Capturing the Diversity – How to monitor the bird nests

It took quite a while before we reached the first birds and they were situated on the first of a series of small stacks along the coast.  Again it was impossible to count every egg and chick, but they monitor using binoculars and count the adult birds.  But nearby, we started coming in to contact with the first birds who were nesting on the mainland.  The species here are black and brown noddies, some boobies and a few tropic birds.  Counting the noddy nests was a bit precarious as they do prefer cliffside perches, but the others tended to nest on the flatter ground.  To be accurate that the right nests are being properly monitored, numbered metal pegs were left at the nest site.  A database had been created by RSPB  that allowed the team to print out the records for the walk they were doing.  This would tell them where there were existing nests (with the numbers of the pegs they left there) that needed to be monitored again.  The job was to find these nests again; usually the team could remember roughly where they were but they also had the GPS coordinates in case they needed guidance.  The tags  meant that you could keep track of which nest you were looking at and work out the sequence.  Then they just had to update the sheet with the new status (number of eggs, chicks, fledglings or abandoned nests).  If the nest is empty the peg is removed, cleaned and used again somewhere else.  This did sometimes cause some problems for the database as peg numbers could get confused and give the wrong data on the printed out monitoring sheets.  One of my jobs was to clean up the mess in the database and help make the system more foolproof.  If a new nest was spotted on the walk then more details had to be captured; the location and the species of bird as well as the nesting status.  And the new peg number.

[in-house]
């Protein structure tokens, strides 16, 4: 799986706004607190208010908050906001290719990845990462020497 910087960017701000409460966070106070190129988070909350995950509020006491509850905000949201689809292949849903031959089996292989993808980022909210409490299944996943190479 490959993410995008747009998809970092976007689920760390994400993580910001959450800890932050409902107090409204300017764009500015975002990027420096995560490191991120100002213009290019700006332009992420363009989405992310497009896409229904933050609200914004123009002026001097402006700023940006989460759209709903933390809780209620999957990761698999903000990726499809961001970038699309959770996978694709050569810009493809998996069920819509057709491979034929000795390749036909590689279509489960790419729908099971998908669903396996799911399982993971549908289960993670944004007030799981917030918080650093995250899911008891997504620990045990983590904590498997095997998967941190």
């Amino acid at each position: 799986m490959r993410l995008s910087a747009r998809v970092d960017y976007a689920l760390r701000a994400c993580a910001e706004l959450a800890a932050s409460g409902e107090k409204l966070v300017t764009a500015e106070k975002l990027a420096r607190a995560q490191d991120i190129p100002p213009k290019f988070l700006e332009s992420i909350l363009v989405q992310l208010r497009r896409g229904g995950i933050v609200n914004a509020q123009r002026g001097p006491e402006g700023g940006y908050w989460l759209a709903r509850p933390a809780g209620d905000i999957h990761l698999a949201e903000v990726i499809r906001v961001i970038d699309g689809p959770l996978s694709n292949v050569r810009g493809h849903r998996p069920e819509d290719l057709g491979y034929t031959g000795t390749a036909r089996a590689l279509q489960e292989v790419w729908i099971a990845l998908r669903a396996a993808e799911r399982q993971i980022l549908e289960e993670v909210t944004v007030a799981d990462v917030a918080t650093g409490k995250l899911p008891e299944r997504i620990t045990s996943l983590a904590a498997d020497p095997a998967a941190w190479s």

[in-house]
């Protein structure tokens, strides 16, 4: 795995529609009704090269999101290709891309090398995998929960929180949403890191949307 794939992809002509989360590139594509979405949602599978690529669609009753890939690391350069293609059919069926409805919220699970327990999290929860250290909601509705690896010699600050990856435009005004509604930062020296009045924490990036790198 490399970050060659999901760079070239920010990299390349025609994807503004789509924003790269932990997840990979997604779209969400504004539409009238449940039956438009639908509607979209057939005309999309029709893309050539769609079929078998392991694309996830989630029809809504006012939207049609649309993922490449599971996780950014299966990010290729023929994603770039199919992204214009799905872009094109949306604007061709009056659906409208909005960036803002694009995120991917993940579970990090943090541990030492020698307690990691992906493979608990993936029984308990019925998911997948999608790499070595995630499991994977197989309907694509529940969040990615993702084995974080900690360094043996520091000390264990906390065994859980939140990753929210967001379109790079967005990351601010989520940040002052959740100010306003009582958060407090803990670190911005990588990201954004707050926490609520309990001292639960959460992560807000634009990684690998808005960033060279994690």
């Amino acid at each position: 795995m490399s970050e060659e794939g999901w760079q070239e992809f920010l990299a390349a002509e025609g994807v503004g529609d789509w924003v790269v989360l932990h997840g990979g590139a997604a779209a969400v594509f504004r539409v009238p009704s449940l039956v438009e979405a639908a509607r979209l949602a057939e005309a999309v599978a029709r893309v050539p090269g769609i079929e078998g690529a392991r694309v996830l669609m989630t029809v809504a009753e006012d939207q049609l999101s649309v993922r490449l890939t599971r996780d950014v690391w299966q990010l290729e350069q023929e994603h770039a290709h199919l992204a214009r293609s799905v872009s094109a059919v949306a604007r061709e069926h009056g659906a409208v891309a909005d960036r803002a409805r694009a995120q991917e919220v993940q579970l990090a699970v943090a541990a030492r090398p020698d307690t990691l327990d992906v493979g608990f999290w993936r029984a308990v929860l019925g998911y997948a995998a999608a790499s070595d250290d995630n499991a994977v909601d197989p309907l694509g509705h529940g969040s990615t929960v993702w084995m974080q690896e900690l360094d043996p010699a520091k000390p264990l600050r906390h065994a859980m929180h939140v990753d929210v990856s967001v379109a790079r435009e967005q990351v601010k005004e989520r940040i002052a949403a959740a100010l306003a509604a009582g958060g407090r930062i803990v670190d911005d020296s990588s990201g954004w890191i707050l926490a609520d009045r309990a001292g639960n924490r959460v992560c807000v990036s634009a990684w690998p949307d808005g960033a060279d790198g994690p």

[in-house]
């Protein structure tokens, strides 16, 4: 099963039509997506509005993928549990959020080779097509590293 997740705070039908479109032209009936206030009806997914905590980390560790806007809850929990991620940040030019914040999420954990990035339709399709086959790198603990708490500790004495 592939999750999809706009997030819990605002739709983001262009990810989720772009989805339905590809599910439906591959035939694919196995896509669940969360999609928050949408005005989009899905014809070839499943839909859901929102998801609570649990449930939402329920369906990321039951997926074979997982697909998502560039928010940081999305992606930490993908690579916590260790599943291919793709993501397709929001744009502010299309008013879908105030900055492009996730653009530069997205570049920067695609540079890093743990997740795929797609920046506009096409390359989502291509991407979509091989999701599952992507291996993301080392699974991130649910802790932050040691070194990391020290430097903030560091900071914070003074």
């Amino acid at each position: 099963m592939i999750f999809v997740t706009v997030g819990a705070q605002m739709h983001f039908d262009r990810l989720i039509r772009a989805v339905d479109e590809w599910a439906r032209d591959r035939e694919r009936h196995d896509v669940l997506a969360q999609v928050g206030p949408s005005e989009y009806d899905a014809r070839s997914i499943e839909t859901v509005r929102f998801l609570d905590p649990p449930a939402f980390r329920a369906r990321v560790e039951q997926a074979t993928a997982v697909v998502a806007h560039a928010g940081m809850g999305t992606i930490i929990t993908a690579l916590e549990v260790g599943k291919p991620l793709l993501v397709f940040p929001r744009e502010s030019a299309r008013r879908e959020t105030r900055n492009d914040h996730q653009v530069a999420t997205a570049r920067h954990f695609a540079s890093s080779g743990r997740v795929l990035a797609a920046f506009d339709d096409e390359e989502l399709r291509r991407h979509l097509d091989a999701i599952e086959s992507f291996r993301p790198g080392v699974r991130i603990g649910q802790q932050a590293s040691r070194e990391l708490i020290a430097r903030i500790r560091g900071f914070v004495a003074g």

It was all rather complicated but did help to calculate the nesting success of different species.  It took some time for Edsel and myself to get our heads around how this could be used in GIS.  Yes, we could show the current status of nesting on the islands, but what was more important was that we needed to help them show where some species were getting more successes than failures, and any progression of nesting further and further on to the mainland or in new locations around the coast. Fortunately, the way the database was set up, you could slice and dice it whichever way you wanted, an Edsel had written a canny programme to automatically draw the results of these filters and label them uniquely.  In this way, monthly maps of nest status could be shown, different coloured dots for different species and the labels showing the status, and another map could show in a period how many nesting successes and failures there had been in each area.  Tara, when she did her studies quite successfully showed how the birds were gaining in their nesting confidence and moving further and further away from those refuge stacks they had once relied on to maintain the populations in the islands.

Capturing the Diversity – Starting round the cliff tops